Each mix of E0, E1, and E2 contains all 69 SIRVs in different concentration ratios. The concentration ratios in E0 are identical (1:1), E1 covers one order of magnitude (up to 1:8), and E2 extends over more than two orders of magnitude (up to 1:128). This allows to either assess all SIRV transcripts spiked-in at the same level or to mimic the transcript variant concentration distribution encountered in real samples. Moreover, the comparison of 3 samples, each spiked with either E0, E1, and E2 allows for a detailed assessment of differential gene expression on the transcript level. The inter-mix concentration ratios range from 1/64- to 16-fold. The final concentration of the SIRV mixes contain identical mass concentrations of 25.2, 25.2, and 25.4 ng/µl, and molar concentration of 69.0, 68.5 and 70.8 fmol/µl for mixes E0, E1 and E2 respectively.
Each SIRV transcript enters the final mixes via one of eight PreMixes, allowing for the unique identification of each SIRV by capillary electrophoresis while entering the mixing scheme. Then, four pairs of PreMixes are combined in equal ratios to SubMixes, before those SubMixes are combined in defined ratios. The combination of accurate volumes of the stock solutions in sufficiently large batch sizes and a transparent monitoring of the sequential processing steps warrant the most accurate preparation of the mixes above process inherent lower boundaries. Pipetting errors vary depending on transfer volumes, and range from ±4 % for 2 µl to ±0.8 % for >100 µl transfers. The precision was experimentally determined with blank solutions. Starting with the stock concentration measurement (NanoDrop accuracy ±2 ng/µl for 50 ng/µl), and accounting for the entire mixing pathway, the accumulative concentration error is expected to range between ±8 % and ±4.7 %. Therefore, in the data evaluation one has to account for the experimental fuzziness by allowing for lower accuracy thresholds of ±8 % on the linear scale, or ±0.11 on the log2-fold scale, respectively. The SIRV concentration ratios between two mixes are more precise because only one final pipetting step defines the concentration differences and synchronizes all SIRVs, which belong to the same SubMix. Here, a maximal error of ±4 % (or ±0.057 on the log2-fold scale) can be expected between SubMixes, while all SIRVs of the same SubMix must propagate coherently into the final mixes. Bioanalyzer traces are used to monitor the relative propagation of the SIRVs, PreMixes and SubMixes during the mixing. In addition, the accurate pipetting of the 8 PreMixes is controlled by checksums of Nanodrop concentration measurements by weighing on an analytical balance.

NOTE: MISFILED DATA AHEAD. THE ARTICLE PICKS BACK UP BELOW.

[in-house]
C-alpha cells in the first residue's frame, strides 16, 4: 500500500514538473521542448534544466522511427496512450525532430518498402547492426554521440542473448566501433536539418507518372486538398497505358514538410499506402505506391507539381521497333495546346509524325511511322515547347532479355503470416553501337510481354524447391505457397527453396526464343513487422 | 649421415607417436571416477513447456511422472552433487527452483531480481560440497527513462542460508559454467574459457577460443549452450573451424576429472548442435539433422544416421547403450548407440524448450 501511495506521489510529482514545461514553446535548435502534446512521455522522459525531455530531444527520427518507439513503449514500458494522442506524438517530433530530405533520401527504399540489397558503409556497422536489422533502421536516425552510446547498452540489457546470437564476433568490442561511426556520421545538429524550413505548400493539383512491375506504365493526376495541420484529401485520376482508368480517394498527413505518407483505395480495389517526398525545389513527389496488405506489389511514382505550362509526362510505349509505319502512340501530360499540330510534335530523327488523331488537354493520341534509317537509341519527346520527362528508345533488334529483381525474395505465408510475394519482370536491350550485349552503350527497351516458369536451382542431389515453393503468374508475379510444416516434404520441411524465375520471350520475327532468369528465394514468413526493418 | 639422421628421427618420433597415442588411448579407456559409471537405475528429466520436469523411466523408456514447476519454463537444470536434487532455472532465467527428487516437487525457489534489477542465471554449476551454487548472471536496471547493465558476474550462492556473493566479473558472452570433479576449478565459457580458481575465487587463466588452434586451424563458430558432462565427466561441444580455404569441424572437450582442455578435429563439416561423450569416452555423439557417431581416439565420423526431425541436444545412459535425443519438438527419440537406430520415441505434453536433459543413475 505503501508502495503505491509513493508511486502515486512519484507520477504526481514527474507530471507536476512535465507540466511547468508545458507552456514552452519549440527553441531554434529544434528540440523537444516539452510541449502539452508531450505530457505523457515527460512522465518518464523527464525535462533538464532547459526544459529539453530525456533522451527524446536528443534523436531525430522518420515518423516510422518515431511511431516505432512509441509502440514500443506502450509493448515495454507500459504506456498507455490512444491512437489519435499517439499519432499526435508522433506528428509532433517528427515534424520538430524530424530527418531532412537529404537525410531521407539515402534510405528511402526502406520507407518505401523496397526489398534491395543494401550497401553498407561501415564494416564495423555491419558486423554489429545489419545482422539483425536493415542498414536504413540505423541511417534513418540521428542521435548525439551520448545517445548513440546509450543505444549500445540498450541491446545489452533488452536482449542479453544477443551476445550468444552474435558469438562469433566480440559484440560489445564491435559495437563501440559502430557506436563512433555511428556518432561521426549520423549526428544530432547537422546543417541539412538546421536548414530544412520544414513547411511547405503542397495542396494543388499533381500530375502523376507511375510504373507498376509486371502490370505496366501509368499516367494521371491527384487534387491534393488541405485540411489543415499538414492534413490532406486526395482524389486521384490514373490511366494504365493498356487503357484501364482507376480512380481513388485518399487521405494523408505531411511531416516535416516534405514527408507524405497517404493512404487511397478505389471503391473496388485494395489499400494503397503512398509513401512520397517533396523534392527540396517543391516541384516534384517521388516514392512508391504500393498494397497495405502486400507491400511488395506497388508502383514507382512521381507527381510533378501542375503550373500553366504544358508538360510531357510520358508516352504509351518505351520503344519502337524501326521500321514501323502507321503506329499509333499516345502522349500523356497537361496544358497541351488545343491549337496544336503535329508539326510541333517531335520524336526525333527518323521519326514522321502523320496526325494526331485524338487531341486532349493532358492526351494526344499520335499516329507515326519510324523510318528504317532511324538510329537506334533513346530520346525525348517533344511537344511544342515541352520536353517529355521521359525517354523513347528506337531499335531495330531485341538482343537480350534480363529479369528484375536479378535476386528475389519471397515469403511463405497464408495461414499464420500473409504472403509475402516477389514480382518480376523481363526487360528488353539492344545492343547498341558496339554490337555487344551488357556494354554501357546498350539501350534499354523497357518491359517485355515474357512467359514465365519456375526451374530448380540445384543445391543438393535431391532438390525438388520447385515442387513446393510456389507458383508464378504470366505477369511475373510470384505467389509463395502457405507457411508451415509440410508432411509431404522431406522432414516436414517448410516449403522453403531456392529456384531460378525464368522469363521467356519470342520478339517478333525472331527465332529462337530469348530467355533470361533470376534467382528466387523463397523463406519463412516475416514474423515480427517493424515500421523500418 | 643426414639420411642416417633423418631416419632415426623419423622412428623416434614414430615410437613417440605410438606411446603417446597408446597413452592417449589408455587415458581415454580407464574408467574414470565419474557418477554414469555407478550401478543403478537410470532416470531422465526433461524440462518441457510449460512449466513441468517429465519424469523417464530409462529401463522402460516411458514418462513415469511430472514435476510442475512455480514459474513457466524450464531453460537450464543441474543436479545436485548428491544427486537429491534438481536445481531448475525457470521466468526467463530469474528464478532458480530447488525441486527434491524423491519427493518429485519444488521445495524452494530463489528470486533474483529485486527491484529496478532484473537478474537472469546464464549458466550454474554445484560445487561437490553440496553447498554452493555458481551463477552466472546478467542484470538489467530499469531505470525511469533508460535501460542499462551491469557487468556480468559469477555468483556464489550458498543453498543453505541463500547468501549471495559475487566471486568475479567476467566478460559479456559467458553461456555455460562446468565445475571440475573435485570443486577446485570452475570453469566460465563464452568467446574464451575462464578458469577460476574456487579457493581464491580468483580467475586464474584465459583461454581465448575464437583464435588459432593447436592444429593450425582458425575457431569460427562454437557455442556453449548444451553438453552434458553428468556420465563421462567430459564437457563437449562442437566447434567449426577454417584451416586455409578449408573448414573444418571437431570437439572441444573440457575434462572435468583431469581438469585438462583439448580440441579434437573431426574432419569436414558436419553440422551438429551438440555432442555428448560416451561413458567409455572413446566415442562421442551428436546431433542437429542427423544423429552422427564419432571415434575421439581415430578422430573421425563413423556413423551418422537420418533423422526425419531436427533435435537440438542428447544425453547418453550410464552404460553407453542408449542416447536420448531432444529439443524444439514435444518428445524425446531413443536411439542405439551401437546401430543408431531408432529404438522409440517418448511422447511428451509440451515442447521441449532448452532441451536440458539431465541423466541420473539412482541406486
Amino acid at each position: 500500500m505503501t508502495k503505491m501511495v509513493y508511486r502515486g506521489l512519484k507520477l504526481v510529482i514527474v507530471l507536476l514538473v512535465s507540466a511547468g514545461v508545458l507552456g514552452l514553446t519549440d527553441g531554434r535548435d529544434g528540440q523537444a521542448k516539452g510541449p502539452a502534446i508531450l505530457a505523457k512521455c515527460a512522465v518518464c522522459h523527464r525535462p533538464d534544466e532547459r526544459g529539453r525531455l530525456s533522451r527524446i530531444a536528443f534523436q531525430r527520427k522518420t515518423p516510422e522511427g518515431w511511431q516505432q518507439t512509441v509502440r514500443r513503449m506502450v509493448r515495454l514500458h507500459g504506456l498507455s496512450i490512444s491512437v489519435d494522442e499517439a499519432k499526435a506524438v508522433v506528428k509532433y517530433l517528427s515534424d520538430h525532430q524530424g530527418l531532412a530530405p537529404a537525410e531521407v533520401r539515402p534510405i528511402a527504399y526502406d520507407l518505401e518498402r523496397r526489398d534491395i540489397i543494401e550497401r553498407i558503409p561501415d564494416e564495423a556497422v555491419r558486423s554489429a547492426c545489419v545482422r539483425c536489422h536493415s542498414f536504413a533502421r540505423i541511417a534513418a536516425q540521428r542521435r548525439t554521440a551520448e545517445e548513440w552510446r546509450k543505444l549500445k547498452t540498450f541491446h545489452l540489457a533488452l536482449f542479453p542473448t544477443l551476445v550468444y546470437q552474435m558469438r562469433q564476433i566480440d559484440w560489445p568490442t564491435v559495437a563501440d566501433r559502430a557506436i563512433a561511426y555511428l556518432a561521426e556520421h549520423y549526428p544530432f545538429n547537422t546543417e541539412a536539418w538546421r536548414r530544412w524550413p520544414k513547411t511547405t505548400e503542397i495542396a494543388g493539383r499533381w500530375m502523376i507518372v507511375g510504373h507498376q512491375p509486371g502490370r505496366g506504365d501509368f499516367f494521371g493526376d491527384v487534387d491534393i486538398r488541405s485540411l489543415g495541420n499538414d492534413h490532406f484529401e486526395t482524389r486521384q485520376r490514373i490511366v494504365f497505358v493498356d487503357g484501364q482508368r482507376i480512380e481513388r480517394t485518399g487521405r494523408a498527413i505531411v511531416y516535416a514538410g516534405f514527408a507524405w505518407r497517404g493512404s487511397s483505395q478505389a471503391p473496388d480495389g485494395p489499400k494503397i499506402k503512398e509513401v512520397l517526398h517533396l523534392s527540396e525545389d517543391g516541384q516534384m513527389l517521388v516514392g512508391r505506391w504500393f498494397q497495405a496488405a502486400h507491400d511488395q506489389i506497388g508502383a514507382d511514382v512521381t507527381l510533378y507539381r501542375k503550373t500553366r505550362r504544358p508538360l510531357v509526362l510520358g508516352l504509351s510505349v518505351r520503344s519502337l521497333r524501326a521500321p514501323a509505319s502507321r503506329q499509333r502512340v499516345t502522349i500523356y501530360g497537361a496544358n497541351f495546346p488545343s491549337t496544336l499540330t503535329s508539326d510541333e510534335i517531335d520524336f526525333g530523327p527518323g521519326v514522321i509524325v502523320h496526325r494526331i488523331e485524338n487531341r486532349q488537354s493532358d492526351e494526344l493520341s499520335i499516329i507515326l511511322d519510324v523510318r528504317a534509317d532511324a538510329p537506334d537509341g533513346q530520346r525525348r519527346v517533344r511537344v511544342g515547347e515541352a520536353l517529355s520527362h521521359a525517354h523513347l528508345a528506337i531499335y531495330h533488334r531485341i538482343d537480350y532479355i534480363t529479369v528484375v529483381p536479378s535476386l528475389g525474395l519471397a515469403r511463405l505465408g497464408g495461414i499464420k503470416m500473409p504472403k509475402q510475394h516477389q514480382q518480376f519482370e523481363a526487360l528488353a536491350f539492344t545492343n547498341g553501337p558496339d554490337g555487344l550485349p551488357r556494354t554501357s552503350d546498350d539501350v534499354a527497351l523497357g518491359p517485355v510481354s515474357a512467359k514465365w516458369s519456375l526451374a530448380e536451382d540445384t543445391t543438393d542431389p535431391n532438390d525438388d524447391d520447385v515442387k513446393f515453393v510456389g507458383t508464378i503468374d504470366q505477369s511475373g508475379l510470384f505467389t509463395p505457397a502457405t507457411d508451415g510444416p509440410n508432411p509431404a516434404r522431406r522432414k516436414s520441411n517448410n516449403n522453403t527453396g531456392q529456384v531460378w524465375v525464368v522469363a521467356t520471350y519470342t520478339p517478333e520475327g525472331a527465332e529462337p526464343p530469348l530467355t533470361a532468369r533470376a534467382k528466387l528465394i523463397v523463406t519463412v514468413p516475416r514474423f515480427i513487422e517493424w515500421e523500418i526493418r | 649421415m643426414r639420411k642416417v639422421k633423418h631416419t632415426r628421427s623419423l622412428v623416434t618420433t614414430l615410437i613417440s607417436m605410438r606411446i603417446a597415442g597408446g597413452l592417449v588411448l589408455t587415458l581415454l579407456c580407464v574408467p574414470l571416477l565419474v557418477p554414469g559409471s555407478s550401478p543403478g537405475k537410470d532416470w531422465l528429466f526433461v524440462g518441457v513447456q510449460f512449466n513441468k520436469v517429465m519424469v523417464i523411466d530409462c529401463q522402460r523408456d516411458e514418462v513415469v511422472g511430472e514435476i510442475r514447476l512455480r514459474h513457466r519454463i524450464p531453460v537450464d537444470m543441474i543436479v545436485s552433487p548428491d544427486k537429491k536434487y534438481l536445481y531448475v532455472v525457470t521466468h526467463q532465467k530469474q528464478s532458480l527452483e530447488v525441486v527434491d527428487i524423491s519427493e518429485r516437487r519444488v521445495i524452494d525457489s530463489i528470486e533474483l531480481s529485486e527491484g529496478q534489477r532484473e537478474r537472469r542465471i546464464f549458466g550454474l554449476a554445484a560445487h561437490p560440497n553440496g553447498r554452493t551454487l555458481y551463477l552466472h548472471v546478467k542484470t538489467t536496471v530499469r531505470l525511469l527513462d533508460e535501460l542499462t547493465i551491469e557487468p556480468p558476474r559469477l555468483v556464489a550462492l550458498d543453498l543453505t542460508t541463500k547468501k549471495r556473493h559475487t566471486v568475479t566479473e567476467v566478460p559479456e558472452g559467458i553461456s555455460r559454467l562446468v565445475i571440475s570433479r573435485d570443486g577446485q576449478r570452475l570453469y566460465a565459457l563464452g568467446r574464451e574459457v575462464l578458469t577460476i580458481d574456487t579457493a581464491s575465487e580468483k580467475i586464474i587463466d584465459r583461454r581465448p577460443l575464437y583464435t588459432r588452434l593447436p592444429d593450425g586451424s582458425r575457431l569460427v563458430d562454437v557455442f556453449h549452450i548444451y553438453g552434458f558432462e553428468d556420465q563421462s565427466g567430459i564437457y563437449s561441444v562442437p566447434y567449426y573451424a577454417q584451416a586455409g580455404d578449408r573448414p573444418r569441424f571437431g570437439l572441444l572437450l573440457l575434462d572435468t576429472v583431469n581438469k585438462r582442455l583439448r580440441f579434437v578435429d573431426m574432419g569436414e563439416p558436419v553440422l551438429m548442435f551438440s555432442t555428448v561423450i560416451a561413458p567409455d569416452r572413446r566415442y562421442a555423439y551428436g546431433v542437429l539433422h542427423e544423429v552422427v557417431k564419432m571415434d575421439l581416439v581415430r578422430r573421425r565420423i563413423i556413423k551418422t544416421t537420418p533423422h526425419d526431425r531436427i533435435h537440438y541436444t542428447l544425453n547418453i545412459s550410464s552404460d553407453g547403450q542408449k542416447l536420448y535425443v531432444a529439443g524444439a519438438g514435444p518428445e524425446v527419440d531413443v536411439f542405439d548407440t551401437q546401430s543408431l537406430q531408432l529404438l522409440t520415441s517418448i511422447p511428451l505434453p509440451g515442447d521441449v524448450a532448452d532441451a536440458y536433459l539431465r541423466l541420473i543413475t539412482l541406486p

The spike-in ratios have to be chosen in concordance with the desired final SIRV content. For RNA to be poly(A) selected (starting from 100 ng of Human Brain Reference Total RNA, HBRR) we recommend to use 2.4 µl of a 1:1000 dilution, and for RNA to be rRNA-depleted we recommend to use 3.6 µl of a 1:1000 dilution respectively, which results in both cases in 2.83 % SIRVs in the final mixture. For samples with different input amounts, mRNA content, depletion or enrichment method the amount of SIRVs have to be adjusted. For samples with unknown mRNA content we recommend to use the 2.4 µl volume given above and then – by comparing the share of reads aligning to the reference genome and the “SIRVome”, respectively – derive the mRNA content. For details, please consult the User Guide or design the experiment by using the SIRV Suite Experiment Designer.
The SIRV mixes can be used with crude cell extract, purified total RNA, rRNA-depleted RNA or poly(A) enriched RNA. The spiked-in RNA can be used for all common RNA-Seq library preparations to be analyzed on any platform (Illumina, Ion Torrent, SOLiD, Pacific Bioscience, Oxford Nanopore,…).
The mRNAs range from 191 to 2528 nt with a GC content of 29.5 – 51.2 %, with the shortest mRNAs being antisense mono-exonic transcripts.
The ERCC Spike-In Controls (ERCCs, Ambion, Thermo Fisher) allow to asses dynamic range, dose response, lower limit of detection, and fold-change response of RNA sequencing pipelines within the limitation of their mono-exonic, single-isoform RNA sequences. Because the ERCCs contain no transcript variants, one of the main challenges of sequencing complex transcriptomes – to identify and distinguish splice variants – cannot be evaluated using the ERCCs.

In contrast, the comprehensive and novel set of Spike-In Transcript Variants, SIRVs, can be used to validate isoform-specific RNA sequencing workflows and to compare experiments by extrapolating the results from the well-defined isoform ground truth of a small fraction of control reads to the sample reads. Within the context of variant detection assessment of dynamic range, dose response, lower limit of detection, and fold-change response is possible as well.

The number of reactions depends on the spike-in amount required. You can draw 4 times 1 µl. This 1 µl should then be stepwise diluted to 1:1000, of which for a typical experiment using 100 ng total RNA input (for example, spiking of Human Brain Reference RNA (HBRR)) 3.6 µl are required for an rRNA depletion experiment, respectively 2.4 µl for an mRNA-Seq experiment. Hence from the 1 µl original SIRV Mix, around 300 – 400 samples can be spiked depending on the RNA input.
In another example: If 10 ng total RNA input are to be spiked, then 1 µl can be diluted 1:10000. See also Table 3, p.10 of the User Guide.
In any case we do not recommend to keep the dilution for very long as the diluted RNA solutions are increasingly unstable